Wild horses and campfire smoke

This one earned a half glass.

14 Hands

After a long day of work, a two hour choir concert and the promise to pick up a vehicle afterward at the airport, nothing’s better than enjoying a meal you didn’t have to prepare, especially if it includes a much needed glass of wine! We were fortunate enough to find a restaurant for which we could both agree at a relatively late dining hour on a rather frazzling Thursday evening and were thrilled to find the wine list front and center on McGrath’s Fish House menu.  We spent little time making our individual selections, thus giving us a few extra moments to check out the food options.   Our waiter was most accommodating, delivering our wine in short order. (we must have looked as though we really needed it!)   Despite being a chain, there is something wonderful about white linen napkins, tidy wait staff, interesting décor and the ever popular mood lighting.   Honestly, even blackberry colored water would seem appealing if served in an oversized wine glass with that kind of atmosphere.   I selected the 2009 14 Hands Cabernet Sauvignon, while Brad chose a 2007 Cab by Geyser Peak.

Wine, yes. Spring rolls, no.

Poised with my pen and the little notebook I had pulled from my purse, we started our swirling and sniffing ritual.  For those that know us, this is just about as uppity as we get. But, it is a necessary task if one is to capture the entire wine experience even while wearing faded jeans and flip-flops.  While my Cab had a very fruity and mild peppery aroma, Brad’s exhibited the extremely distinct scent of charred or smoked wood with  a very earthy quality that neither of us could seem to get enough of.  It was warm and pleasant, reminiscent of sitting around a campfire on a cool fall night, which left me thinking I might have made a poor decision with my selection.    Not that mine was bad by any means, after all who could not like a wine named after little wild mustangs that ran free amongst the hills of Eastern Washington?  Measuring just a little over 4 ½ feet tall (fourteen hands) at the shoulder, these tenacious steeds would race to the mighty Columbia to drink and graze upon the vast vegetation and hide in the hills to cool off in the evenings.     The vintner describes the soil as “loamy-sand and gravel” requiring a “strong and determined vine.”  Their Cabernet Sauvingnon is big and bold, much like the legend of the 14 Hands region.  If you like your wine to have notes of tart cherries and dark spicy chocolate, take a ride on the wild side with this vino!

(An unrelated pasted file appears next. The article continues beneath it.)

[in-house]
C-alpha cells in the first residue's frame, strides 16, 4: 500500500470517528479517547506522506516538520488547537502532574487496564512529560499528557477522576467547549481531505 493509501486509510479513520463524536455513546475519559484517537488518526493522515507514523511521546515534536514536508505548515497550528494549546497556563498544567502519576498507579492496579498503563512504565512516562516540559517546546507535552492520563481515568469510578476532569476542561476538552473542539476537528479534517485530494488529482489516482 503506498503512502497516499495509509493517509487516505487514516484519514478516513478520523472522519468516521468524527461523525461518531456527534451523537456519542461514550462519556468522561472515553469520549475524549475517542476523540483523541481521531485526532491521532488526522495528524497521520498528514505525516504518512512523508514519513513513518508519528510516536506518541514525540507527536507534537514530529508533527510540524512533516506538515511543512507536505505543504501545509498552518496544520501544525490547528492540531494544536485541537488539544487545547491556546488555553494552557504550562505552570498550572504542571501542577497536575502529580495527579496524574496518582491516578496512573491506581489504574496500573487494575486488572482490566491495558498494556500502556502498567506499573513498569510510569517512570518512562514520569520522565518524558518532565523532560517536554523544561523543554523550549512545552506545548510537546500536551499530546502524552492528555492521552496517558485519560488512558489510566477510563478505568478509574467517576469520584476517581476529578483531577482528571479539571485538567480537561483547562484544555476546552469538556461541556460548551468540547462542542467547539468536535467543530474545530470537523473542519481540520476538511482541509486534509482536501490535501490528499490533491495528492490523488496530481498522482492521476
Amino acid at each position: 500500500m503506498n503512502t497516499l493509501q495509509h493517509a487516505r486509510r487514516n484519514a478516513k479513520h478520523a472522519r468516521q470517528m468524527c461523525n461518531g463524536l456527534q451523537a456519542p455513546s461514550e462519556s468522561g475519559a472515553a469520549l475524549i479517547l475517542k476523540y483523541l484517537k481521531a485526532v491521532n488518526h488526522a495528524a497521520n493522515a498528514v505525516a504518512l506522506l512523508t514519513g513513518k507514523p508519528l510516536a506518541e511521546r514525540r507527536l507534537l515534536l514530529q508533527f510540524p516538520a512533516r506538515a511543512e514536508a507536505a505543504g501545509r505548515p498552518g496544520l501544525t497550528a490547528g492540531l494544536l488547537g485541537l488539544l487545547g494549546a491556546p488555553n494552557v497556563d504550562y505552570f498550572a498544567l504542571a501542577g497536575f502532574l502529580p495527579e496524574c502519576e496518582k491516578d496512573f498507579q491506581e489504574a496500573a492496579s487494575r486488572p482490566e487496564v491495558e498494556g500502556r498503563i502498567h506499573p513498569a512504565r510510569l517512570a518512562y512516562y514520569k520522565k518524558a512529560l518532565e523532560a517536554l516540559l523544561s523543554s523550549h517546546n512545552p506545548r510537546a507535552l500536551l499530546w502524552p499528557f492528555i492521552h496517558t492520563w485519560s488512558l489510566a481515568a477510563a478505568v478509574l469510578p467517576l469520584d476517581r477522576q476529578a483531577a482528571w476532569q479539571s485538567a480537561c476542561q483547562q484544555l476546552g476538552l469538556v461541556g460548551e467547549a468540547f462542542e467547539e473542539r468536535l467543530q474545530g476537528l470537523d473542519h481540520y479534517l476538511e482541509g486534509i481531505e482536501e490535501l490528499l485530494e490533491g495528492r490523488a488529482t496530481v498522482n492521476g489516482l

It's getting hot in here!

Geyser Peak

Perhaps you like your wine to smolder on your taste buds rather than run rampant in your mouth.  If this is the case, the 2007 Geyser Peak Cabernet might just be the wine you’ve been looking for!  Founded in 1880, Geyser Peak Winery sits high on a hillside just across from Geyser Peak Mountain in Sonoma County overlooking Geyserville and the Alexander Valley.   It is one of the oldest wineries in California coveting honors such as Winery of the Year and Winemaker of the year.   They pay special attention to the Cabernet vineyards picking the fruit in blocks and then fermenting them separately.   This allows the wine to be made from grapes plucked at their prime, ensuring suburb quality and well balanced flavor. Through tedious labor and timing, this vintner delivers an intense fruit forward wine with notes of blackberry, black cherry with hints of spice, vanilla and mocha.   Its lush tannins allow this wine to linger without being overpowering.

We savored our wine over freshly caught sturgeon, steak, stuffed prawns and effortless conversation.  All in all, it was a relaxing end to yet another crazy weekday and we owe it all to McGrath’s wonderful service, good food and a nice selection of new wines for us to try!  But do yourself a favor and pass on the seafood spring roll appetizer.  Trust us on this one!  Cheers!

Aromatique:  14 Hands – Tart cherries, mild spice and chocolate! Geyser Peak – Dark berry scent with loads of woodsy smoke.

SipQuips:  14 Hands – Very tart on the tongue, lingering chocolate notes and mild peppery flavor.  Geyser Peak – Earthy warmth, mocha with hints of vanilla and a hearty dose of blackberry and black cherry. YUM!

Kitchen Couplings:  Both went very well with our freshly caught seafood dinners.  Either would be great with steak, a piping hot bowl of homemade beef stew or a simple plate of cheese and fruit.

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